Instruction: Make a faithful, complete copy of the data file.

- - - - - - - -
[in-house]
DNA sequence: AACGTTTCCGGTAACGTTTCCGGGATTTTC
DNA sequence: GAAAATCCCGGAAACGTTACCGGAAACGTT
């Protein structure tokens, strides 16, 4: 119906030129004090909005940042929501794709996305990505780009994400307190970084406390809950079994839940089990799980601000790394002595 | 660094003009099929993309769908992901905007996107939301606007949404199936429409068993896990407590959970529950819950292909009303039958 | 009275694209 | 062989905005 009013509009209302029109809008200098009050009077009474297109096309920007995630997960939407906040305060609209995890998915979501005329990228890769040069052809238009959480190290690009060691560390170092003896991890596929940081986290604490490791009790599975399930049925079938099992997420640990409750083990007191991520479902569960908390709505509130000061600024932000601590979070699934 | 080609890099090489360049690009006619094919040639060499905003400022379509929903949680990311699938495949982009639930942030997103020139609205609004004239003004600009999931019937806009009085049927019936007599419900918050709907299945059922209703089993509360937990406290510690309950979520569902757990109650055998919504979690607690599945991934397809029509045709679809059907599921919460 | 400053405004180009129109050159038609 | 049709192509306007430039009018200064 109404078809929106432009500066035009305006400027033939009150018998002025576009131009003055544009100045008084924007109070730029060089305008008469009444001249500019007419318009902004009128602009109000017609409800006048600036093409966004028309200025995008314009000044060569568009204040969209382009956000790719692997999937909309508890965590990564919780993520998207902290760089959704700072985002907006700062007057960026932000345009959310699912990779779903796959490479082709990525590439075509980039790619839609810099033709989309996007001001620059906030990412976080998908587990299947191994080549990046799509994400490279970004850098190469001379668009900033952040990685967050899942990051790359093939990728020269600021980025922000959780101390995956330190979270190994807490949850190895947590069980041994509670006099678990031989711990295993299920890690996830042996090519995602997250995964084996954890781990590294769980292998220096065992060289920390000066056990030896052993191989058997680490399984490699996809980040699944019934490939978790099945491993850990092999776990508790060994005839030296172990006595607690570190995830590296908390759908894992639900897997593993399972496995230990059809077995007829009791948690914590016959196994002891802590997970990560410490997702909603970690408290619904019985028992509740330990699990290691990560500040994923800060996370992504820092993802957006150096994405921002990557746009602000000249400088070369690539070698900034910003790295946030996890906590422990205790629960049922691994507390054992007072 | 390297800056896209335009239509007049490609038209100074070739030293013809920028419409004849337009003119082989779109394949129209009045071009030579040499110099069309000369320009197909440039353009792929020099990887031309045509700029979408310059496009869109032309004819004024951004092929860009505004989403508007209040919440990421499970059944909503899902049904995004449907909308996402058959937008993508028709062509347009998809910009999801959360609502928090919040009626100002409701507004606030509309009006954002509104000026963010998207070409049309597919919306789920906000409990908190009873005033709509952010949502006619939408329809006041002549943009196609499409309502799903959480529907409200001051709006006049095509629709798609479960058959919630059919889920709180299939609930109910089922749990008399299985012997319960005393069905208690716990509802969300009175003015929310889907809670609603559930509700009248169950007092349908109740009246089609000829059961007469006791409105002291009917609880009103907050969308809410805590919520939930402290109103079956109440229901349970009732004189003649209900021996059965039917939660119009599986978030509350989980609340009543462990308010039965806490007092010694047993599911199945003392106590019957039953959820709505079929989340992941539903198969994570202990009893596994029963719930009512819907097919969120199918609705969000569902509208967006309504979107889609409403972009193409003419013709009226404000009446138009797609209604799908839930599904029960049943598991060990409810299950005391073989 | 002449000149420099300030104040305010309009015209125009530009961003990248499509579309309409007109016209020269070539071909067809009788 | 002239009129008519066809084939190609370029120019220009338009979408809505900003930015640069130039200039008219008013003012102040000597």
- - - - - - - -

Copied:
[in-house]
DNA sequence: AACGTTTCCGGTAACGTTTCCGGGATTTTC
DNA sequence: GAAAATCCCGGAAACGTTACCGGAAACGTT
């Protein structure tokens, strides 16, 4: 119906030129004090909005940042929501794709996305990505780009994400307190970084406390809950079994839940089990799980601000790394002595 | 660094003009099929993309769908992901905007996107939301606007949404199936429409068993896990407590959970529950819950292909009303039958 | 009275694209 | 062989905005 009013509009209302029109809008200098009050009077009474297109096309920007995630997960939407906040305060609209995890998915979501005329990228890769040069052809238009959480190290690009060691560390170092003896991890596929940081986290604490490791009790599975399930049925079938099992997420640990409750083990007191991520479902569960908390709505509130000061600024932000601590979070699934 | 080609890099090489360049690009006619094919040639060499905003400022379509929903949680990311699938495949982009639930942030997103020139609205609004004239003004600009999931019937806009009085049927019936007599419900918050709907299945059922209703089993509360937990406290510690309950979520569902757990109650055998919504979690607690599945991934397809029509045709679809059907599921919460 | 400053405004180009129109050159038609 | 049709192509306007430039009018200064 109404078809929106432009500066035009305006400027033939009150018998002025576009131009003055544009100045008084924007109070730029060089305008008469009444001249500019007419318009902004009128602009109000017609409800006048600036093409966004028309200025995008314009000044060569568009204040969209382009956000790719692997999937909309508890965590990564919780993520998207902290760089959704700072985002907006700062007057960026932000345009959310699912990779779903796959490479082709990525590439075509980039790619839609810099033709989309996007001001620059906030990412976080998908587990299947191994080549990046799509994400490279970004850098190469001379668009900033952040990685967050899942990051790359093939990728020269600021980025922000959780101390995956330190979270190994807490949850190895947590069980041994509670006099678990031989711990295993299920890690996830042996090519995602997250995964084996954890781990590294769980292998220096065992060289920390000066056990030896052993191989058997680490399984490699996809980040699944019934490939978790099945491993850990092999776990508790060994005839030296172990006595607690570190995830590296908390759908894992639900897997593993399972496995230990059809077995007829009791948690914590016959196994002891802590997970990560410490997702909603970690408290619904019985028992509740330990699990290691990560500040994923800060996370992504820092993802957006150096994405921002990557746009602000000249400088070369690539070698900034910003790295946030996890906590422990205790629960049922691994507390054992007072 | 390297800056896209335009239509007049490609038209100074070739030293013809920028419409004849337009003119082989779109394949129209009045071009030579040499110099069309000369320009197909440039353009792929020099990887031309045509700029979408310059496009869109032309004819004024951004092929860009505004989403508007209040919440990421499970059944909503899902049904995004449907909308996402058959937008993508028709062509347009998809910009999801959360609502928090919040009626100002409701507004606030509309009006954002509104000026963010998207070409049309597919919306789920906000409990908190009873005033709509952010949502006619939408329809006041002549943009196609499409309502799903959480529907409200001051709006006049095509629709798609479960058959919630059919889920709180299939609930109910089922749990008399299985012997319960005393069905208690716990509802969300009175003015929310889907809670609603559930509700009248169950007092349908109740009246089609000829059961007469006791409105002291009917609880009103907050969308809410805590919520939930402290109103079956109440229901349970009732004189003649209900021996059965039917939660119009599986978030509350989980609340009543462990308010039965806490007092010694047993599911199945003392106590019957039953959820709505079929989340992941539903198969994570202990009893596994029963719930009512819907097919969120199918609705969000569902509208967006309504979107889609409403972009193409003419013709009226404000009446138009797609209604799908839930599904029960049943598991060990409810299950005391073989 | 002449000149420099300030104040305010309009015209125009530009961003990248499509579309309409007109016209020269070539071909067809009788 | 002239009129008519066809084939190609370029120019220009338009979408809505900003930015640069130039200039008219008013003012102040000597």